You’ve probably heard the African proverb, “It takes a whole village to raise a child," but the reality is, many find that motherhood brings feelings of isolation and a whole new set of social challenges. Who wants to host a play date when your house is strewn with toys and laundry? How can one be expected to go out in public when it takes three days’ planning to get a shower? It can be hard to think about putting energy into friendships when you’ve been up half the night with a colicky baby or are battling post-partum mood swings, but in the long run, friendships have an incredible payoff for moms.

“The strength in numbers concept is not a myth,” says Mikki Pierce, LCSW, a Clinical Therapist at McCain Psychotherapy in North Little Rock. “We need to be part of motherhood together. Friendships give us other perspectives. They make our world bigger.”

Pierce points out that the key to fostering healthy friendships as a mom is having something in common with each friend. “I’m not talking about age, marital status, or social status. You need to have one or two common interests to maintain a friendship, but you also need to have an open world view.” In fact, Pierce advises against surrounding yourself with mothers who are very similar to you. Single, divorced, married; liberal, conservative; quiet, chatty, demure, or harlot; even women with no kids (gasp!); having different types of friends can provide you with different things that you need.

As moms, we also need to give ourselves permission to drop some of our pre-kiddo perceptions about what is socially acceptable. Finding lasting friendships as a mother can be a challenge, considering that nap schedules, parenting styles, and the kids’ personalities all come into play. Pierce advises, “Other moms are not going to judge you based on how clean your house is. Don’t stress about how your house looks or how you or your kids look — relax and enjoy your time with your friend. She’s there to see you, not your house.” Plus, the kids are probably going to trash the house while they play anyway.

Friendships Can Make Moms “More”

Moms Clubs and organized playdates make it easy to get to know several moms and cull out your favorites over time. Even the most basic interactions with other mothers can help us give and receive empathy, which, according to Pierce, “helps us to know that we’re not alone, that we’re sharing the same experiences, both positive and negative, through motherhood.” And since all moms have one major thing in common — kids — it’s easy to break the ice with that topic. Every mom can commiserate about changing diapers or picky eaters and understand the need to celebrate things like sleeping through the night and learning how to tie shoes.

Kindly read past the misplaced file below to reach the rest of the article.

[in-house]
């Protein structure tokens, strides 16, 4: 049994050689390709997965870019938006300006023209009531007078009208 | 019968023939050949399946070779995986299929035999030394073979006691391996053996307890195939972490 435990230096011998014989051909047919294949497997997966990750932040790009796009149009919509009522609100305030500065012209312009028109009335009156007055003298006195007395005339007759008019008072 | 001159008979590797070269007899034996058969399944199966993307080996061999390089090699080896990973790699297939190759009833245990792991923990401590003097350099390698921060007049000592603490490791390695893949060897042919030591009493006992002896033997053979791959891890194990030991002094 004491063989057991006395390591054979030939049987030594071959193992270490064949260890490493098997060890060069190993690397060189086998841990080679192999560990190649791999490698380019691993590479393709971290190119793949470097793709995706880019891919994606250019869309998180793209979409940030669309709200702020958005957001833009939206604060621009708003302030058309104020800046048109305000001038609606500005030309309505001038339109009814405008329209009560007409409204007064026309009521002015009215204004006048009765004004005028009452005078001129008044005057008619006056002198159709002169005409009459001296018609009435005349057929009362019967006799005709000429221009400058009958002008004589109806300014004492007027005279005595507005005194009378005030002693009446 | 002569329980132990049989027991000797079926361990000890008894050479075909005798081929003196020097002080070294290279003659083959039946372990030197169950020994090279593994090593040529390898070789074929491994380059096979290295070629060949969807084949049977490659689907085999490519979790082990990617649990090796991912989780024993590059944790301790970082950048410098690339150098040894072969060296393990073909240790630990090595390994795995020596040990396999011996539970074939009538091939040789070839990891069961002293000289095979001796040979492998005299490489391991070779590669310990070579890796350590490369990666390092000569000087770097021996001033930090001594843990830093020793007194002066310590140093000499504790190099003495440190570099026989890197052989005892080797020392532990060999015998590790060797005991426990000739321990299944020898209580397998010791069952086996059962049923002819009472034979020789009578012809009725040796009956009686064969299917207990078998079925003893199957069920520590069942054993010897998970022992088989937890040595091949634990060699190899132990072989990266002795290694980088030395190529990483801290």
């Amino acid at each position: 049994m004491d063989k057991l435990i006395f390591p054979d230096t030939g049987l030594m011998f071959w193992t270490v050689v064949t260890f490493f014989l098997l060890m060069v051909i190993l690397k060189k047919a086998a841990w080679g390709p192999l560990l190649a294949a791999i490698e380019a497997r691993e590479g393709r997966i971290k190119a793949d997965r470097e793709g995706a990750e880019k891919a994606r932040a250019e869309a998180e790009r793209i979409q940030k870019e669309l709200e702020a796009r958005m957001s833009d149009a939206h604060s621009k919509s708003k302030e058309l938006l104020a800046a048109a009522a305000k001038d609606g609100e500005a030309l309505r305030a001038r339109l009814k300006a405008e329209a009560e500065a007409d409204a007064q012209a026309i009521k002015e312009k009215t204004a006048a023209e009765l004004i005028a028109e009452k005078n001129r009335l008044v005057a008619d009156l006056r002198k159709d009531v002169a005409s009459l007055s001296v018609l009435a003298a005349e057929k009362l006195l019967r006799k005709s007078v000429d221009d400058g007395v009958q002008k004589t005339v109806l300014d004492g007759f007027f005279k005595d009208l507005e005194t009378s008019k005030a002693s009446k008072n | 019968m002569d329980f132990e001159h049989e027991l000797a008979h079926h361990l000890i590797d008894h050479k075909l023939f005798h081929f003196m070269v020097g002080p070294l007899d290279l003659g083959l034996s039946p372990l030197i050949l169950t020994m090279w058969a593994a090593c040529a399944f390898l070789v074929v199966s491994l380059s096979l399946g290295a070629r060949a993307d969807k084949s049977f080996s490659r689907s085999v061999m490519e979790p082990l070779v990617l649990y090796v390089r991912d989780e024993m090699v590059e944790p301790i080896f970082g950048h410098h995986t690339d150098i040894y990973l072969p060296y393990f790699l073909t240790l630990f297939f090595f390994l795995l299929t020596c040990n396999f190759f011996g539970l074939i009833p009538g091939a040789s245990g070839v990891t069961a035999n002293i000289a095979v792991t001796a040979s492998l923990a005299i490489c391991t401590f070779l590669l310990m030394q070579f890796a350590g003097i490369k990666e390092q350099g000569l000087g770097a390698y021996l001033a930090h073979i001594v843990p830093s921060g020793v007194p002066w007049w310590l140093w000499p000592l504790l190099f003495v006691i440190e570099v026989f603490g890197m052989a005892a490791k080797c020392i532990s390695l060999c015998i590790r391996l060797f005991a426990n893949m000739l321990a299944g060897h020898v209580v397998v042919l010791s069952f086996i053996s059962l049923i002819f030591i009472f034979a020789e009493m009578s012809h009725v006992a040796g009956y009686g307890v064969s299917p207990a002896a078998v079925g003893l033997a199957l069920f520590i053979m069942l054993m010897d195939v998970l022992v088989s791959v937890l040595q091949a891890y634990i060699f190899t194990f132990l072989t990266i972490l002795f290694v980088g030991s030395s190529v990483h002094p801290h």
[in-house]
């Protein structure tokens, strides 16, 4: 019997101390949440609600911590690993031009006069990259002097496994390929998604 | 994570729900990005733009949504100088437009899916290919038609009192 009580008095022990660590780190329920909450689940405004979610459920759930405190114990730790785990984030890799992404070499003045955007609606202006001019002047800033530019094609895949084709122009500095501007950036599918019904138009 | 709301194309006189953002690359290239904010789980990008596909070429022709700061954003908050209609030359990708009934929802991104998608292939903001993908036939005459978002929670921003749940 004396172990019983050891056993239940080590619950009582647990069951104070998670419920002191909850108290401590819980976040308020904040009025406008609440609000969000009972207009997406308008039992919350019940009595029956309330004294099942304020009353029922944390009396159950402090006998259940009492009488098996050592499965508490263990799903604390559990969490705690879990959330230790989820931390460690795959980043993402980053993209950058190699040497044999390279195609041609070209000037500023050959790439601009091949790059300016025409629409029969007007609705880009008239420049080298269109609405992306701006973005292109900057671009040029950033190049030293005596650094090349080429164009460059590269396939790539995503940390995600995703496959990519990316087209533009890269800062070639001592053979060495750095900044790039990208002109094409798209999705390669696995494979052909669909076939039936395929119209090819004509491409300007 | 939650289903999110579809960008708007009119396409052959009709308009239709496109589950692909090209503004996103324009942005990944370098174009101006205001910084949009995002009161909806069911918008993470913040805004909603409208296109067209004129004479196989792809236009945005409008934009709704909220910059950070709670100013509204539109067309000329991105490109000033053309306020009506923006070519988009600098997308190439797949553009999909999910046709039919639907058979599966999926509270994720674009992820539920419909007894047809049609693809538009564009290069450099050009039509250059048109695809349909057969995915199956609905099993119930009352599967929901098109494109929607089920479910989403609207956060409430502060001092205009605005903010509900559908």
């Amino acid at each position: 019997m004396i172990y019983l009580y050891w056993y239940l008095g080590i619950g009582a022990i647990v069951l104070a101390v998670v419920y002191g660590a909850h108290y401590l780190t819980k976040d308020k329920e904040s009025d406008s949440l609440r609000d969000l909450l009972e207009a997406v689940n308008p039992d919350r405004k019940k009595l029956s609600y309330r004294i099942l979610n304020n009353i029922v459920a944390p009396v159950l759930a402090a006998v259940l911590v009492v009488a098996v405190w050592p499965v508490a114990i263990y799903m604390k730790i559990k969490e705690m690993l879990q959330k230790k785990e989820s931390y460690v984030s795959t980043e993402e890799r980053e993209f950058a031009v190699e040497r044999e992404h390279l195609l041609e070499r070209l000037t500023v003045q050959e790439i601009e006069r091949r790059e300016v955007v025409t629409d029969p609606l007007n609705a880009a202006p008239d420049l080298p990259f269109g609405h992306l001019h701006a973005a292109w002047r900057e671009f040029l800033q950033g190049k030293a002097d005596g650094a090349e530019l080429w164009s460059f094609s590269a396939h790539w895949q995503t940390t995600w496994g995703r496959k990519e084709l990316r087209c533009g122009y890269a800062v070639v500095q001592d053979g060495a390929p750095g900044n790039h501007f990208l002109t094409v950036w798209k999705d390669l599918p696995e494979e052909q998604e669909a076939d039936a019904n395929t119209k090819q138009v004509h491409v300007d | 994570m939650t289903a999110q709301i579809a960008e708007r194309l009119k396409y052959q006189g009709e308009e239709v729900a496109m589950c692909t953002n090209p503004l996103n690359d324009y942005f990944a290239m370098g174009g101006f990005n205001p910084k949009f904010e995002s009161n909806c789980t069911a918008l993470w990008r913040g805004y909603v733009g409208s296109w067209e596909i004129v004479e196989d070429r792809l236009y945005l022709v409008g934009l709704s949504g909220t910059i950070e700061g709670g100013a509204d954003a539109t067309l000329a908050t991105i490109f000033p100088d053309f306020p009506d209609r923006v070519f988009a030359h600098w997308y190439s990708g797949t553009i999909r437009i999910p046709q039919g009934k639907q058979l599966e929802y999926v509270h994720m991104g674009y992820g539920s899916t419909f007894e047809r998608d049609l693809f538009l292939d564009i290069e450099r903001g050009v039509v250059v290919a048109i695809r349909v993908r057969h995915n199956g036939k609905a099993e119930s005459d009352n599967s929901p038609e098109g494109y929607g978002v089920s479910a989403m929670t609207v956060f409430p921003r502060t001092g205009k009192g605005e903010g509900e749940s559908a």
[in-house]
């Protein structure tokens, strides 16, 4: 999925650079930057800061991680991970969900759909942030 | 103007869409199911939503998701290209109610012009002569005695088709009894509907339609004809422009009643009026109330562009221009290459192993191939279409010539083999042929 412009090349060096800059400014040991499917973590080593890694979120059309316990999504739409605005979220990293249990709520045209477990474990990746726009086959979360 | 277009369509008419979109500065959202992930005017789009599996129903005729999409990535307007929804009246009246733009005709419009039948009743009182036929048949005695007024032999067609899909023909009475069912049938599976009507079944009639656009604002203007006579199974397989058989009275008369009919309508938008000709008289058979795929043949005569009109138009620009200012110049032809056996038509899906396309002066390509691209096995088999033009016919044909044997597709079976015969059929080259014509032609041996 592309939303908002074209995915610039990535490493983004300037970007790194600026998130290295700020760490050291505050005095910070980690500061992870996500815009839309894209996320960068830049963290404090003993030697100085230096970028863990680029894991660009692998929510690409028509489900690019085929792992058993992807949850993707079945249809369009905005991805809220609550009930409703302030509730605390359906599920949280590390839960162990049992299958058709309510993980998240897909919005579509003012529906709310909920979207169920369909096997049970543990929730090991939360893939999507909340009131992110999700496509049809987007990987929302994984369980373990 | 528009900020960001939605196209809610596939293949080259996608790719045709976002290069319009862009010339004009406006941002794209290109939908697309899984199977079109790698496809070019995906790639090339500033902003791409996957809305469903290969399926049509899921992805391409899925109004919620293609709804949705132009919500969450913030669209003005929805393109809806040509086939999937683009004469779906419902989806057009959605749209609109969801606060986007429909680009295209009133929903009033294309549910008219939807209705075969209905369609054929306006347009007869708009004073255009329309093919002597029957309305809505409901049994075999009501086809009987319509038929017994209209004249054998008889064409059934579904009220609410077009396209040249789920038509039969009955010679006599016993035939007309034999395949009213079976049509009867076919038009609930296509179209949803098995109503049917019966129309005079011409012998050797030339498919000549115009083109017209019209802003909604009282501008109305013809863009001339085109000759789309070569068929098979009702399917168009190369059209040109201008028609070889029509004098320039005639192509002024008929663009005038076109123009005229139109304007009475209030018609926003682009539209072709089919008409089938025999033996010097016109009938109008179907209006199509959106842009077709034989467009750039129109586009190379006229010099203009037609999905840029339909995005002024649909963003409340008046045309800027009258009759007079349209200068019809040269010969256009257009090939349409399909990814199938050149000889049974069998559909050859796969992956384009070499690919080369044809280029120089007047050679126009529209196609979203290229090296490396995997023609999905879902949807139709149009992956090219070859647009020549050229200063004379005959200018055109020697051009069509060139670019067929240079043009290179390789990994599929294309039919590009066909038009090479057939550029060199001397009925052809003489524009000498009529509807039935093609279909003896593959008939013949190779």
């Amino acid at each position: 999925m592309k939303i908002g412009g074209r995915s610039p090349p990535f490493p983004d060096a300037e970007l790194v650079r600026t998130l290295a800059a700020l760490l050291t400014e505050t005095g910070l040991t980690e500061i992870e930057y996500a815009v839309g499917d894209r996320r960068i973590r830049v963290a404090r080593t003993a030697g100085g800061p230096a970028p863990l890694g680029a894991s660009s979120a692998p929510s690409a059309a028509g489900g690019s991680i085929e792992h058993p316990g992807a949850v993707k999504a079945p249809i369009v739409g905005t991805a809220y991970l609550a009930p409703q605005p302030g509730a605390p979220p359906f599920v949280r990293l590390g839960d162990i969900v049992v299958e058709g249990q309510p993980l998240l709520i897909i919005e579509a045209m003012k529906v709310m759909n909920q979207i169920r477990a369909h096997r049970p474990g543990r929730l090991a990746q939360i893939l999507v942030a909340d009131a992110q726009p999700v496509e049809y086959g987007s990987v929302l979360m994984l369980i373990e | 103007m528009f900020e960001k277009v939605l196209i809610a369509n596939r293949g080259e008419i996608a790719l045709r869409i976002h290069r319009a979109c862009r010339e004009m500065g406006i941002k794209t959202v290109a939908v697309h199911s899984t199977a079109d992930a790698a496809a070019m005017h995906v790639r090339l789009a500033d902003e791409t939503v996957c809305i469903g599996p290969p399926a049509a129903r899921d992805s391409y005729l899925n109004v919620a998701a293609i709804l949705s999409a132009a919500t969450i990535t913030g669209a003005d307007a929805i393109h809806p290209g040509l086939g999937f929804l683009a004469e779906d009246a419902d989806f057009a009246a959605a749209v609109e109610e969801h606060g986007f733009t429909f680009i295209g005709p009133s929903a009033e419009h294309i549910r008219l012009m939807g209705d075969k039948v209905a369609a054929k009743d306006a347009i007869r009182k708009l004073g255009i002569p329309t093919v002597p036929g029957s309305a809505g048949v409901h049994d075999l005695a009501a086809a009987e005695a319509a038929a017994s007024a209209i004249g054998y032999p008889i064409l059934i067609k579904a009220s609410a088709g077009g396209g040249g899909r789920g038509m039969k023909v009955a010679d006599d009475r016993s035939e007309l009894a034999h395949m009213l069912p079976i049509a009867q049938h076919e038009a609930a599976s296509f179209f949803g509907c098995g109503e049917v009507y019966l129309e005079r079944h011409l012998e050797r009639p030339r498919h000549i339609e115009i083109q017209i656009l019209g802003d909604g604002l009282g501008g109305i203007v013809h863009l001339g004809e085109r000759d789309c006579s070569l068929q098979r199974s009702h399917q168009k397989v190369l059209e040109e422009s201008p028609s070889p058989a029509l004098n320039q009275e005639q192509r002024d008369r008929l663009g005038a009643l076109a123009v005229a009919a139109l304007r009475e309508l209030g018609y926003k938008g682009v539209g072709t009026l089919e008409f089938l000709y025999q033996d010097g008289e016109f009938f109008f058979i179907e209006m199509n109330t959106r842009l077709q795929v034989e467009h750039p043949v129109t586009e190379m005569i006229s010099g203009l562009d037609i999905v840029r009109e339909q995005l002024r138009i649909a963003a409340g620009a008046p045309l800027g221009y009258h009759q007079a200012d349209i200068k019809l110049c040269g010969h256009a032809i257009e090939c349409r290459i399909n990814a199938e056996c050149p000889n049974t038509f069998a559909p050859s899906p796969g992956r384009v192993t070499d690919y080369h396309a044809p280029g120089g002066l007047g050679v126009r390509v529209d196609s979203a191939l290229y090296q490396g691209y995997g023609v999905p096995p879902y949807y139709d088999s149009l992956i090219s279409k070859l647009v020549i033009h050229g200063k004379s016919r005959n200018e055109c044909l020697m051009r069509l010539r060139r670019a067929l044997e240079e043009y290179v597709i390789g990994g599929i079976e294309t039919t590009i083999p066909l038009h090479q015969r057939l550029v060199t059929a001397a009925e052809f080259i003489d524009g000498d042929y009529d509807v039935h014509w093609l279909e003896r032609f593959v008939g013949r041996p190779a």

It can take a while to determine if a new friendship has what it takes to last. As you’re building friendships, make sure you make your expectations clear. “We have the right to set reasonable expectations for our friends,” says Pierce. Expectations generally fall into the categories of recognition, appreciation, attention, and affection. “Our friendships should make us more. They should make us feel kinder, more patient, more understanding, and so on.”

Motherhood is an incredibly difficult journey. Having a great group of friends can make things so much easier, offering emotional support as well as practical perks. Nancy Welsh, a Little Rock mom whose kids are now grown, says, “We moved around quite a bit and without our families nearby I really needed good friends. We watched each other’s kids so we didn’t need babysitters during the day when it’s difficult to find someone. When our husbands were away on business, a couple of us shared meals together so it wasn’t so lonely.”

When it comes to finding friends, cast a wide net and then choose wisely. By keeping your circle of mommy friends diverse, you can continue to expand your world rather than be buried in an avalanche of diapers and soccer practice schedules.

Seek & Find

Here are some resources for finding friends:

  • — Search by zip codes to find a moms group, or other groups who you share an interest with.
  • — MOPS is a Christian-based moms group for mothers with kids ages birth to 5. You can search on their site for a local chapter.
  • Stroller Strides of Little Rock — Stroller Strides is a fitness program for moms that you can do while your kiddo rides along in the stroller.
  • Little Rock Mommies — Take part in the online forums and make plans to join in on one of the many events and playdates planned each month.